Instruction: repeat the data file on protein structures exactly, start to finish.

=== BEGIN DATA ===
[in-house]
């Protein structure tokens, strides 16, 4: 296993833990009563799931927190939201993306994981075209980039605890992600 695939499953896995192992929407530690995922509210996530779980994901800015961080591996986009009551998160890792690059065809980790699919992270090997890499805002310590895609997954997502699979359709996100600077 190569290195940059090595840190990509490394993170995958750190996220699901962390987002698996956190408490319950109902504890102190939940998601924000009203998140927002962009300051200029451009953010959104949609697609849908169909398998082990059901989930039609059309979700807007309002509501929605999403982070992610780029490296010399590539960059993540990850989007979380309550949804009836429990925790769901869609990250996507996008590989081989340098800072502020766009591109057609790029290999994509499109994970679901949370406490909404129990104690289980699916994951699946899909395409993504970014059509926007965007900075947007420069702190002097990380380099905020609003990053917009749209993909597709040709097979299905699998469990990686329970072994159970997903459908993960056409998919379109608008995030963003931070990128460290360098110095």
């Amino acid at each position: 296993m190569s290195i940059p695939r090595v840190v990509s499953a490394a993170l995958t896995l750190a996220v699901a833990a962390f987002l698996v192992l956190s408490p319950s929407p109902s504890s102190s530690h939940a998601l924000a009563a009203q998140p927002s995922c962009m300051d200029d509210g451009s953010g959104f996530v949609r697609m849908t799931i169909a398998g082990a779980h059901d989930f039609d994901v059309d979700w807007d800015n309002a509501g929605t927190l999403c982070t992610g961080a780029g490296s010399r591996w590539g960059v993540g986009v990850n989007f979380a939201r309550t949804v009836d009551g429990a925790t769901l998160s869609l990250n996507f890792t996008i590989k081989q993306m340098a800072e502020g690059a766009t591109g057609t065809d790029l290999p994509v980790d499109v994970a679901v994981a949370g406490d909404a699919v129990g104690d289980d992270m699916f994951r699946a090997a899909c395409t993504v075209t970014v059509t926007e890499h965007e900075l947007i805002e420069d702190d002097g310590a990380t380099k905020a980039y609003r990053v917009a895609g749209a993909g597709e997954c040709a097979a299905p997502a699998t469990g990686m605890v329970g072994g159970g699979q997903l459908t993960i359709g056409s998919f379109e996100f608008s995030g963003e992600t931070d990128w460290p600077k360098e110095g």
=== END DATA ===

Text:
[in-house]
């Protein structure tokens, strides 16, 4: 296993833990009563799931927190939201993306994981075209980039605890992600 695939499953896995192992929407530690995922509210996530779980994901800015961080591996986009009551998160890792690059065809980790699919992270090997890499805002310590895609997954997502699979359709996100600077 190569290195940059090595840190990509490394993170995958750190996220699901962390987002698996956190408490319950109902504890102190939940998601924000009203998140927002962009300051200029451009953010959104949609697609849908169909398998082990059901989930039609059309979700807007309002509501929605999403982070992610780029490296010399590539960059993540990850989007979380309550949804009836429990925790769901869609990250996507996008590989081989340098800072502020766009591109057609790029290999994509499109994970679901949370406490909404129990104690289980699916994951699946899909395409993504970014059509926007965007900075947007420069702190002097990380380099905020609003990053917009749209993909597709040709097979299905699998469990990686329970072994159970997903459908993960056409998919379109608008995030963003931070990128460290360098110095």
């Amino acid at each position: 296993m190569s290195i940059p695939r090595v840190v990509s499953a490394a993170l995958t896995l750190a996220v699901a833990a962390f987002l698996v192992l956190s408490p319950s929407p109902s504890s102190s530690h939940a998601l924000a009563a009203q998140p927002s995922c962009m300051d200029d509210g451009s953010g959104f996530v949609r697609m849908t799931i169909a398998g082990a779980h059901d989930f039609d994901v059309d979700w807007d800015n309002a509501g929605t927190l999403c982070t992610g961080a780029g490296s010399r591996w590539g960059v993540g986009v990850n989007f979380a939201r309550t949804v009836d009551g429990a925790t769901l998160s869609l990250n996507f890792t996008i590989k081989q993306m340098a800072e502020g690059a766009t591109g057609t065809d790029l290999p994509v980790d499109v994970a679901v994981a949370g406490d909404a699919v129990g104690d289980d992270m699916f994951r699946a090997a899909c395409t993504v075209t970014v059509t926007e890499h965007e900075l947007i805002e420069d702190d002097g310590a990380t380099k905020a980039y609003r990053v917009a895609g749209a993909g597709e997954c040709a097979a299905p997502a699998t469990g990686m605890v329970g072994g159970g699979q997903l459908t993960i359709g056409s998919f379109e996100f608008s995030g963003e992600t931070d990128w460290p600077k360098e110095g």